Why Life with a Chef Doesn't Mean Gaining Weight

Our writer shares four tips on eating well she learned while living with a chef

It’s always the same, slightly inappropriate question when someone finds out I’m engaged to a chef: “How do you stay skinny?” It might be an undignified subject, but I understand the curiosity. Plus, I’m slim like Kate Winslet, not Kate Moss. We can talk woman to woman.

Here’s the deal: Since getting involved with a chef, I haven’t gained a pound. In fact, I’ve lost a few. At first I blamed puppy love and nerves. Then I assumed it was spin class. Now I know it’s something else, something simple: I’m eating better.

Here are four reasons—confirmed by my fellow “relationchef” partners—why it’s easy to eat right with a chef:

1. You learn not to overeat. If you stuff yourself all day, you won’t get to appreciate whatever he’s making for dinner. I’ll never forgive myself for being too full the night my fiance decided to make impromptu spaghetti Bolognese. Even when he works late (which is always), we still want to engage in a post-work, succulent sandwich ritual together, so I’m always leaving room for something or another.

2. Chefs eat real food, Michael Pollan-style. Like most chefs, mine is a bit of a food snob. That doesn’t mean we spend exorbitant amounts of money at Whole Foods (we don’t). It means he likes things fresh, unfussy, seasonal and, ideally, homemade. Almost everything we eat is made from scratch. Chefs don’t do fads—they can’t comprehend things like sugar-free ice cream. Anything fat-free, carb-free or flavor-free is no friend to a chef. There are no secrets in the food we consume, and I believe that has made all the difference.

Even the wife of French superstar chef Eric Ripert isn’t bathing in cream and calories. “We eat healthy at home!” Sandra Ripert insists. “Fish, organic fruits, veggies. … When Eric cooks, it’s usually at our summer home and usually on the grill—yummy and healthy.”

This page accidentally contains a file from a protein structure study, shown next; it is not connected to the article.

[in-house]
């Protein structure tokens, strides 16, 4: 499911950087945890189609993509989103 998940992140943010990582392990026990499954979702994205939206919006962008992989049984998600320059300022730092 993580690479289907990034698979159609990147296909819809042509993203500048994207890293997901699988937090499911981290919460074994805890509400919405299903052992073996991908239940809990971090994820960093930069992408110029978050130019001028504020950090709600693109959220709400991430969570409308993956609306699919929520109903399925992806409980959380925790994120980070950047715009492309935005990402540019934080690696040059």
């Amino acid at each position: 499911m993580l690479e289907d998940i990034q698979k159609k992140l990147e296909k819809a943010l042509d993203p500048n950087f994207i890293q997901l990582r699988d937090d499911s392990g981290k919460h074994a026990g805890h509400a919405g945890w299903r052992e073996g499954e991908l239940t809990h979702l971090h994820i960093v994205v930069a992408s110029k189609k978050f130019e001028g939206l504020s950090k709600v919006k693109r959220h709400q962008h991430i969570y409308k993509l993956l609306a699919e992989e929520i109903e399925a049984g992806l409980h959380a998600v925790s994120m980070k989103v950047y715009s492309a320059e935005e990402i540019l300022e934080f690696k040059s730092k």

3. Ever read Why French Women Don’t Get Fat? Chefs eat like French women. They eat nicely and mindfully. They don’t eat their feelings. Their idea of dessert is a fig with a dollop of creme fraiche. They don’t just inhale their food. They give themselves a moment to enjoy, ponder and analyze whatever they’ve consumed.

“A chef’s thoughtful approach to food is very contagious,” says Molly McDonald, wife of Bradford McDonald, chef of Crabtree’s Kittle House in Chappaqua, N.Y. She has maintained a flawless figure since their first date. “I was always a healthy eater, but after I met Brad, I basically stopped buying premade things and started paying attention to everything I ate … and it’s done wonders for me.”

4. Despite what you see on No Reservations with Anthony Bourdain, temptation isn’t everywhere. It’s not like you’re being wined and dined every night of the week. Chefs are always working. They don’t have time to restaurant hop or cook elaborate five-course dinners when they’re home. Even Sandra Ripert is eating at Chez Nobody. “Most of the time I am eating on my own at home with my 6-year-old,” she says.

Here’s the skinny: If you live with a chef, you’re usually lapping up last night’s leftovers—greens and proteins—at the best table in the house, in front of American Idol. And that’s pretty scrumptious too.

Alyssa Shelasky is engaged to former 'Top Chef' contestant Spike Mendelsohn of Good Stuff Eatery and 'The Good Stuff Cookbook.' She is the creator of www.ApronAnxiety.com, where she documents life in a 'RelationChef' and all her misadventures in the kitchen.

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